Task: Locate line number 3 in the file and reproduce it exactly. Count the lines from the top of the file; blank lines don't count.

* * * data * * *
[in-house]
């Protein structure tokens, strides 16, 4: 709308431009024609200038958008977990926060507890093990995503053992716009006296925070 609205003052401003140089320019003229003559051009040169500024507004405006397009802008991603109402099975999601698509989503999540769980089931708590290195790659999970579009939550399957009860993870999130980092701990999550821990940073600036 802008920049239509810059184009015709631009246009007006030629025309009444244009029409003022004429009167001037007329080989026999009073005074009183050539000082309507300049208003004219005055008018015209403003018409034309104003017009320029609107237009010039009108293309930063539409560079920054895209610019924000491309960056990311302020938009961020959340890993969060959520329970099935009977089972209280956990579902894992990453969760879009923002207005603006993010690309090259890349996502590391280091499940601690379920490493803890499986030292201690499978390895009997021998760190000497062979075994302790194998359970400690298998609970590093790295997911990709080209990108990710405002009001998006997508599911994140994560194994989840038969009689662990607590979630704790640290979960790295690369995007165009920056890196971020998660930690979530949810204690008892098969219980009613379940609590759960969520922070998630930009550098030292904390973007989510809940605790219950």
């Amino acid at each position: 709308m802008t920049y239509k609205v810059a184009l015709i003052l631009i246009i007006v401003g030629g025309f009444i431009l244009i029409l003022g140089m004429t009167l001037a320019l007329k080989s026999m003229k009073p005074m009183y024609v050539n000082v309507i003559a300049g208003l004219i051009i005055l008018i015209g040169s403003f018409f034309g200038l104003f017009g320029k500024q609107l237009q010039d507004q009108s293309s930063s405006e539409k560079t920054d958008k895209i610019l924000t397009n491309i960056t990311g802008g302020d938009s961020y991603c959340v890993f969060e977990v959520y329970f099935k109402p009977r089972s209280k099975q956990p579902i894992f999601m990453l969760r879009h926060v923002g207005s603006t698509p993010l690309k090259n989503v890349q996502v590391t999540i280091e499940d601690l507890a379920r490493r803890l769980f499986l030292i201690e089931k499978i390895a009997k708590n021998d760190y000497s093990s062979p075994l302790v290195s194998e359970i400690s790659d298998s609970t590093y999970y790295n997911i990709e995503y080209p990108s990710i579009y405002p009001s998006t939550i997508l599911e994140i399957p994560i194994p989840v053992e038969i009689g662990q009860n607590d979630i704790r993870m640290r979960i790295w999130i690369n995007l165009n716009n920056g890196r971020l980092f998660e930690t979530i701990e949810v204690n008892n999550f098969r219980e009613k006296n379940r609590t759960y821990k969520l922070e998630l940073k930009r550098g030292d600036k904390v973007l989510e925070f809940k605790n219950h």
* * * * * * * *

């Amino acid at each position: 709308m802008t920049y239509k609205v810059a184009l015709i003052l631009i246009i007006v401003g030629g025309f009444i431009l244009i029409l003022g140089m004429t009167l001037a320019l007329k080989s026999m003229k009073p005074m009183y024609v050539n000082v309507i003559a300049g208003l004219i051009i005055l008018i015209g040169s403003f018409f034309g200038l104003f017009g320029k500024q609107l237009q010039d507004q009108s293309s930063s405006e539409k560079t920054d958008k895209i610019l924000t397009n491309i960056t990311g802008g302020d938009s961020y991603c959340v890993f969060e977990v959520y329970f099935k109402p009977r089972s209280k099975q956990p579902i894992f999601m990453l969760r879009h926060v923002g207005s603006t698509p993010l690309k090259n989503v890349q996502v590391t999540i280091e499940d601690l507890a379920r490493r803890l769980f499986l030292i201690e089931k499978i390895a009997k708590n021998d760190y000497s093990s062979p075994l302790v290195s194998e359970i400690s790659d298998s609970t590093y999970y790295n997911i990709e995503y080209p990108s990710i579009y405002p009001s998006t939550i997508l599911e994140i399957p994560i194994p989840v053992e038969i009689g662990q009860n607590d979630i704790r993870m640290r979960i790295w999130i690369n995007l165009n716009n920056g890196r971020l980092f998660e930690t979530i701990e949810v204690n008892n999550f098969r219980e009613k006296n379940r609590t759960y821990k969520l922070e998630l940073k930009r550098g030292d600036k904390v973007l989510e925070f809940k605790n219950h």